Embodiments of the present invention may be formed with limitations on the thickness, such as 12 mils or 15 mils. Such thickness limitations are intended to insure that the present label assemblies are sufficiently thin to pass through current laser printers, ink jet printers, and photocopiers.
Other objects, features, and advantages of the invention will become apparent from a consideration of the following detailed description and the accompanying figures.
FIG. 1 is a top perspective view showing a full-sized label sheet having four separable sections each having four labels;
FIG. 2 is a perspective view of a conventional laser printer having adjustable sheet guides for printing sheets having dimensions less than standard sheet size;
FIG. 3 is a top perspective view of a laser printer paper tray having adjustable manual feed guides which a user can adjust to accommodate a section of labels having dimensions less than 81/2×11 inches;
FIG. 4 is a sectional view taken along section 4--4 of FIG. 1 showing the die cut labels adhering to an underlying backing sheet;
FIG. 5 is a top perspective view showing a full-sized sheet having four separable sections each having four wide labels;
FIG. 6 is a top perspective view showing a full-sized sheet having separable sections each having three labels;
FIG. 7 is a top perspective view of a smaller embodiment of a divisible label sheet assembly;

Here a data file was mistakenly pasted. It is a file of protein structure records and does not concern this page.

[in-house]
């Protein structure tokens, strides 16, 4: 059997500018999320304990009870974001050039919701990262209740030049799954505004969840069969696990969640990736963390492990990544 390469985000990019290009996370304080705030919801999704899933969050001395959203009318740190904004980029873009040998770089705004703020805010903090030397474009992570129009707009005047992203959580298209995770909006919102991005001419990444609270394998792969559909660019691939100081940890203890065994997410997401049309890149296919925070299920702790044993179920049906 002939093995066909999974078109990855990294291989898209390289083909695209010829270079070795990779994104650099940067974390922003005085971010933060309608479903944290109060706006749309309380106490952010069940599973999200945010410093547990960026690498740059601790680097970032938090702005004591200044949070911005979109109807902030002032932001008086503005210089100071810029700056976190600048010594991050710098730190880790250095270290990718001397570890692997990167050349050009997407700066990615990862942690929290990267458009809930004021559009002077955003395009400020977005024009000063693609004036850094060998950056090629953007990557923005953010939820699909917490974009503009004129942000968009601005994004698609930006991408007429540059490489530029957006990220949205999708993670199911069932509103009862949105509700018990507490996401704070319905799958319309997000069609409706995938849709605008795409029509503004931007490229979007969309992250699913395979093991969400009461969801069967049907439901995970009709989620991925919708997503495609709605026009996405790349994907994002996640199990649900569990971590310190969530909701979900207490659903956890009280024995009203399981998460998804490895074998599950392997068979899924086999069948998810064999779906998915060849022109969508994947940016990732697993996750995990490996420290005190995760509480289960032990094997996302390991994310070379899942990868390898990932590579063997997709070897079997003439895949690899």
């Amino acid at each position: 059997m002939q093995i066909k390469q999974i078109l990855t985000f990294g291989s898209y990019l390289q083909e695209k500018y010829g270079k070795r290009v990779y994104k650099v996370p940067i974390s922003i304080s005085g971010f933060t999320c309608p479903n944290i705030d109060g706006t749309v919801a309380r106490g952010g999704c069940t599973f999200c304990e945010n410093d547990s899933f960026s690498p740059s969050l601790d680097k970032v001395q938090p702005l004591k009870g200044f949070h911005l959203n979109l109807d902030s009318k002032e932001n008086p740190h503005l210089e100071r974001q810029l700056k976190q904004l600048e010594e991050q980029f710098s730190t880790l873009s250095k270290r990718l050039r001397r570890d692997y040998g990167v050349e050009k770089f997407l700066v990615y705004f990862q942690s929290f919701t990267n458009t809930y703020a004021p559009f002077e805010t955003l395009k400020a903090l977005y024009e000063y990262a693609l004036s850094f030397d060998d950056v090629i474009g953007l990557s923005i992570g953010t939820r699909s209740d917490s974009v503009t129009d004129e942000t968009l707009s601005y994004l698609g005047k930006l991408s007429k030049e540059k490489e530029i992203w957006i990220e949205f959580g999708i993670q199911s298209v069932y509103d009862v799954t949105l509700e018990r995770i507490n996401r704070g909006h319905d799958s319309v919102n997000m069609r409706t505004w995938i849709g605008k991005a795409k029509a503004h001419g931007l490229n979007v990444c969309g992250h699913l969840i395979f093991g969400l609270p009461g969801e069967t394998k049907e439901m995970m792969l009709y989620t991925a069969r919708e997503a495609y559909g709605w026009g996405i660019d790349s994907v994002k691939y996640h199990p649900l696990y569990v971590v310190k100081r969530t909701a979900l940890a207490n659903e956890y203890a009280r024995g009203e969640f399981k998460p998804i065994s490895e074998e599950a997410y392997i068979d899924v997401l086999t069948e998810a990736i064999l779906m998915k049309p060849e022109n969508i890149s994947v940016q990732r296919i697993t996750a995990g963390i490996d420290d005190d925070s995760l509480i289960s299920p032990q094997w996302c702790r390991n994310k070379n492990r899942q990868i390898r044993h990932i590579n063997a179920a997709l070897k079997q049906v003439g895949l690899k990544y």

FIG. 8 is a sectional view taken about Line 8--8 of FIG. 7;
FIG. 9 is a top perspective view of a divisible sheet having closed patterns of perforations defining removable cards;
FIG. 10 is an exploded view of adhesively-backed, divisible sheet of laser-printable notes with a full backing sheet;
FIG. 11 is a cross-sectional view taken along Section 11--11 in FIG. 10; and
FIG. 12 is a perspective view of another embodiment of a divisible sheet of laser-printable notes having a backing strip to cover an adhesive stripe during printing and prior to use.
The disclosures of the grandparent patent, U.S. Pat. No. 5,389,414, and of the parent patent application, U.S. patent application Ser. No. 08/343,023, are hereby incorporated by reference.
Referring more particularly to the drawings, FIG. 1 illustrates an embodiment of a double thickness label sheet assembly. The label sheet 20 is divided into four subsections 22, 24, 26, and 28, which are separated by perpendicular lines of microperforations 30 and 32. Each subsection includes a set of labels 34 that is generally centered within the subsection. Leading edge portions 36 and 38 comprise die cut flexibility lines 40 and 42, and indicia 44 to indicate the proper direction for feeding a label subsection into a laser printer, such as that illustrated in FIG. 2. "Leading edge" refers to that edge which is fed into the printer first.
FIG. 4 is a cross-sectional view of subsection 22 taken along section 4--4 of FIG. 1. FIG. 4 shows that the label assembly 20 includes a label layer 46 which is mounted on a backing layer 48. The label sheet has a pressure sensitive adhesive coating 49 which allows the label sheet to mount onto the backing layer 48, which has a silicone release coating to permit a user to remove labels from the backing layer. The release coating may alternatively be fluorinated or amine-based rather than silicone, or may be any other suitable coating.